WASHINGTON-The U.S. government's resources for monitoring international religious freedom are already small and they may get smaller.
The U.S. Commission on International Religious Freedom, an independent government watchdog for abuses of religious freedom abroad, may cease to exist if the Senate doesn't act over the weekend to reauthorize it. Congress leaves soon for a weeklong recess, depending on when the House and Senate resolve a spending bill to keep the government functioning, and the commission will shut down Sept. 30 without Senate reauthorization. One Democratic senator is apparently holding up the reauthorization, according to several sources.
If the 13-year-old commission does shut down next Friday, Congress could still reauthorize it at any point, but all the commissioners would have to be reappointed and staff rehired-a process that could stall the commission's work for a year or more.
The House reauthorized the commission last week in a bill that dramatically reforms the group. The bill cuts the number of commissioners from nine to five and slashes the budget from $4 million to $3 million. The bill also stipulates that the General Accountability Office issue a report next year on not only the commission, but also the State Department office of international religious freedom and the ambassador for international religious freedom.
Rep. Frank Wolf, R-Va., introduced a bill in the House to reauthorize the commission earlier this year, but he told me the bill's supporters struggled to find enough votes for a straight reauthorization-lawmakers wanted to cut the budget to $3 million.
"If that's the condition, we said we'll go down to that," said Wolf, who introduced a revised version earlier this month. "We had the votes to pass it with [the] $3 million [budget]. This way it would roll right through."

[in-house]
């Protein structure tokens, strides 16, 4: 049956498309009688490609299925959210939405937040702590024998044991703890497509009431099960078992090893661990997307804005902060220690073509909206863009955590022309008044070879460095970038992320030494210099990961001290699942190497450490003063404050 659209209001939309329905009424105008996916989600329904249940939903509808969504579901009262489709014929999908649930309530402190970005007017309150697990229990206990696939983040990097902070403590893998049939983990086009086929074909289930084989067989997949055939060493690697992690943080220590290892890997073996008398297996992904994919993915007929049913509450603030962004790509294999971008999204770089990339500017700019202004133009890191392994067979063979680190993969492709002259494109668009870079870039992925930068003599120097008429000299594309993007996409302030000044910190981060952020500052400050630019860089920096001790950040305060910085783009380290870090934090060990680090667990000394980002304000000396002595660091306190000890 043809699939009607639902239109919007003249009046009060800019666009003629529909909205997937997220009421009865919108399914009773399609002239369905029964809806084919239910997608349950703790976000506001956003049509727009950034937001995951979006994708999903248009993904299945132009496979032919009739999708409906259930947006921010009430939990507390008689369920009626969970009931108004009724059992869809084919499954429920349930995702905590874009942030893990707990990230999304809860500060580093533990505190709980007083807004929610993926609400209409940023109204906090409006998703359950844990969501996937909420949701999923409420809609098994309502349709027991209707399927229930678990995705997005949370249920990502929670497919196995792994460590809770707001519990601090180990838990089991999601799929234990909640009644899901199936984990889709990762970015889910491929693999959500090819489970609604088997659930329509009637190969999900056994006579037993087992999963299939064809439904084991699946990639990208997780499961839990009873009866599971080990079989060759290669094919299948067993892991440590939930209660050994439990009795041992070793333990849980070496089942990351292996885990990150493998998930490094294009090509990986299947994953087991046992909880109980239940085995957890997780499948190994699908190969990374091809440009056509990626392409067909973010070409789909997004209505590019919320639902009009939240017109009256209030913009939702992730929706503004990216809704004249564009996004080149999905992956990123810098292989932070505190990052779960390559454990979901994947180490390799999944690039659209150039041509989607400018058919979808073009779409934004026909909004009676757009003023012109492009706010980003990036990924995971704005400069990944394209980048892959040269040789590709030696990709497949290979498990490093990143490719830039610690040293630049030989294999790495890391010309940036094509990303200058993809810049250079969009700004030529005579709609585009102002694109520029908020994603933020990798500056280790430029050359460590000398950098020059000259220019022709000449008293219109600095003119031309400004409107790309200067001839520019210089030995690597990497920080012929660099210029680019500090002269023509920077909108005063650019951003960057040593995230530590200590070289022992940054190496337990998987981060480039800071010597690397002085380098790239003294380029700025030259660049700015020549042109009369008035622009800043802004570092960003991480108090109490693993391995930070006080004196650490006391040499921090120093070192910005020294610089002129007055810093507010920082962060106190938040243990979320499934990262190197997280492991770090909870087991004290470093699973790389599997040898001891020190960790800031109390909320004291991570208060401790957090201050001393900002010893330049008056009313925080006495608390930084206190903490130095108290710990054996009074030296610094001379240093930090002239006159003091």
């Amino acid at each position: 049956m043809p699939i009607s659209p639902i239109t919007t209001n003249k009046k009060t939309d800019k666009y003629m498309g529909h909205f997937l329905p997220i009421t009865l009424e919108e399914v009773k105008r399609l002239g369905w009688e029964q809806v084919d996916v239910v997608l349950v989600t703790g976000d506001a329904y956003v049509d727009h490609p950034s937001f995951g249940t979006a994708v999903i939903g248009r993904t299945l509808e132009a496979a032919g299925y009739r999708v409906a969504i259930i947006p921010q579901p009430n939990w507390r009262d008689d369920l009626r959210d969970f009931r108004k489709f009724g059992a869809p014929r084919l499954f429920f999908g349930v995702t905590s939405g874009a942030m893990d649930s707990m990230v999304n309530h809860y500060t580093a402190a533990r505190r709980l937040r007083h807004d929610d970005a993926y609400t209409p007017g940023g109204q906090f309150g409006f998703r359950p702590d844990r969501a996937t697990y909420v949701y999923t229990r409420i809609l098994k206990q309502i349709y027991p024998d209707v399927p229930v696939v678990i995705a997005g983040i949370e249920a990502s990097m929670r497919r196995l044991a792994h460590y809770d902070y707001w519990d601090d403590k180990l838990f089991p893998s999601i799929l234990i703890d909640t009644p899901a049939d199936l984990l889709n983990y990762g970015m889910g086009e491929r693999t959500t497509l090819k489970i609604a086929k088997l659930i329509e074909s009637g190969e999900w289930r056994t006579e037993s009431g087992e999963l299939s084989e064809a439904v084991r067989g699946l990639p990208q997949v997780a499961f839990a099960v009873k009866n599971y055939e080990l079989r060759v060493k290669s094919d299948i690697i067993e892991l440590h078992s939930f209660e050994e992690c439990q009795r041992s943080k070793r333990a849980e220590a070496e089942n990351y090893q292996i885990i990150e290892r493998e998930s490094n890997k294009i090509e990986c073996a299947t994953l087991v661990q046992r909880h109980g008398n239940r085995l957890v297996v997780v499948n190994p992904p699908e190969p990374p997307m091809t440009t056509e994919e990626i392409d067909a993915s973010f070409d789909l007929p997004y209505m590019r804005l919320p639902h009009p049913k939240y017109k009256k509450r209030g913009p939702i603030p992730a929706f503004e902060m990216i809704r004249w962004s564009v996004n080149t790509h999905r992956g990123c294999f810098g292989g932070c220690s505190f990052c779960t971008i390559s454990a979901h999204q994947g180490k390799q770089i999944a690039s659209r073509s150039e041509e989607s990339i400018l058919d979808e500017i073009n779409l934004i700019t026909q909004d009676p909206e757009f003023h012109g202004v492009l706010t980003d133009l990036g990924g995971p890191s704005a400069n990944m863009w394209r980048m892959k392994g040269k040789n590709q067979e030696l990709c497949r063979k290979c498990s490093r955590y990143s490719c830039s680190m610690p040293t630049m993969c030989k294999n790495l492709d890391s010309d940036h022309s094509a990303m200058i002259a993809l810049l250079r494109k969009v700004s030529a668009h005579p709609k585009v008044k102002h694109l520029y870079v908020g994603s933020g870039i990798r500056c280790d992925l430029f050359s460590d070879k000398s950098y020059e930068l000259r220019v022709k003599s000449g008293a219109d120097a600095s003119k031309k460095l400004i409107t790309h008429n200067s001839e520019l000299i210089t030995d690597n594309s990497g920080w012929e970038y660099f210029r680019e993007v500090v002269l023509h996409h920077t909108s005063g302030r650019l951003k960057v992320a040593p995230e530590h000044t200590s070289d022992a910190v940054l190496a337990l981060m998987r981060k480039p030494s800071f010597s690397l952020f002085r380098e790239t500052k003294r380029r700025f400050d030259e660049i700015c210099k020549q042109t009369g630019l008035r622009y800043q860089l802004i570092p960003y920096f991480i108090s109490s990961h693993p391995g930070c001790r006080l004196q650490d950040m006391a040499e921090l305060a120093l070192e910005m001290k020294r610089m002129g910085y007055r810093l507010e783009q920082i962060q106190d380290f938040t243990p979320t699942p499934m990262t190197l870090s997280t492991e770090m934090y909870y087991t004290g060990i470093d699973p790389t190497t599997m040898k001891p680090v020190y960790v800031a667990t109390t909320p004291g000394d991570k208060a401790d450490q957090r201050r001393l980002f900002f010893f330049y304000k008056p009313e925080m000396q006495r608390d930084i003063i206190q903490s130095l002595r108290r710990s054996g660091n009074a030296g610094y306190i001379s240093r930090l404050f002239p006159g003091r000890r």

The revised bill, which Wolf describes as "noncontroversial" in both chambers, passed the House with only a handful of "no" votes. But the bill's backers didn't count on a Senate Democrat opposing the authorization. A single senator can place an anonymous hold to prevent legislation from coming to the floor for a vote, a block that the Senate majority leader can heed at his discretion.
The commission's budget supports staff salaries, travel to countries all over the world for commissioner and staff research on abuses of religious freedom, and other projects. The other arm of the U.S. government that monitors this issue, aside from Congress, is the State Department's office of international religious freedom, which also has a pint-sized budget.
"Other countries are creating bodies like ours," said Leonard Leo, chairman of the commission. "At the same time we're jeopardizing the existence of our own?" Commissions monitoring religious freedom are beginning in Canada, the Netherlands, Germany, and the Philippines, he said.
"If somebody does have a hold on it-here we have growing Christian persecution and anti-Semitism . . . I would hope they would surface and say, 'This is the reason,' and let it go," Wolf said. "I would hope this would not be a political thing."